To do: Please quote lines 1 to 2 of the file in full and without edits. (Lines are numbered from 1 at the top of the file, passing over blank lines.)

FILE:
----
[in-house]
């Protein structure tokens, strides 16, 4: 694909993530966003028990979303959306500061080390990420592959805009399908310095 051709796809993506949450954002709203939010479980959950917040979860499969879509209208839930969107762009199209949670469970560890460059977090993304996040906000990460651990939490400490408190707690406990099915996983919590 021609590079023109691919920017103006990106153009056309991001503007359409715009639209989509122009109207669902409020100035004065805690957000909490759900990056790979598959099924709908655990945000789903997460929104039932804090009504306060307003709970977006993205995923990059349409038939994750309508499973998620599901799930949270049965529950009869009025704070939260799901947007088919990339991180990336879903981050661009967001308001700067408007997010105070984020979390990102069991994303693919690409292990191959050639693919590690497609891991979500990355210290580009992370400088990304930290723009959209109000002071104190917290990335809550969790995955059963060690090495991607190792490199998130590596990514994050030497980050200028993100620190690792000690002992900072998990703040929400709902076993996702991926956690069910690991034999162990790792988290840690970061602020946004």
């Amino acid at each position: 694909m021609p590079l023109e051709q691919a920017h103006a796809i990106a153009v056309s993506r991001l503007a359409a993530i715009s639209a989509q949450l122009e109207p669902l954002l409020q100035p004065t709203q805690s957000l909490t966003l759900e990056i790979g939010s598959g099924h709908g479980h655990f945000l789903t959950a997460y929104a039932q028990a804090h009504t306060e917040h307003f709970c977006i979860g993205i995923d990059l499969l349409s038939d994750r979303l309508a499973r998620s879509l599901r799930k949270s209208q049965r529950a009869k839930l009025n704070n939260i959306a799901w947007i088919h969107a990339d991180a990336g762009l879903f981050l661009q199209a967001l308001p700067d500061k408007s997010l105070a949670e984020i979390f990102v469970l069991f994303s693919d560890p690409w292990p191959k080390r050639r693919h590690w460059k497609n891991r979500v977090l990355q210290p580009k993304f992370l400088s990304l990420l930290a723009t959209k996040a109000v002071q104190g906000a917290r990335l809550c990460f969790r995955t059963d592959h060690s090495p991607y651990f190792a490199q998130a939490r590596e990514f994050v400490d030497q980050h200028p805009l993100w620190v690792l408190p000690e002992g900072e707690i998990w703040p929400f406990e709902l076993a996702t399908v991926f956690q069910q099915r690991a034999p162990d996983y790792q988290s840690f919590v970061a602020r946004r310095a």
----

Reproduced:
[in-house]
């Protein structure tokens, strides 16, 4: 694909993530966003028990979303959306500061080390990420592959805009399908310095 051709796809993506949450954002709203939010479980959950917040979860499969879509209208839930969107762009199209949670469970560890460059977090993304996040906000990460651990939490400490408190707690406990099915996983919590 021609590079023109691919920017103006990106153009056309991001503007359409715009639209989509122009109207669902409020100035004065805690957000909490759900990056790979598959099924709908655990945000789903997460929104039932804090009504306060307003709970977006993205995923990059349409038939994750309508499973998620599901799930949270049965529950009869009025704070939260799901947007088919990339991180990336879903981050661009967001308001700067408007997010105070984020979390990102069991994303693919690409292990191959050639693919590690497609891991979500990355210290580009992370400088990304930290723009959209109000002071104190917290990335809550969790995955059963060690090495991607190792490199998130590596990514994050030497980050200028993100620190690792000690002992900072998990703040929400709902076993996702991926956690069910690991034999162990790792988290840690970061602020946004």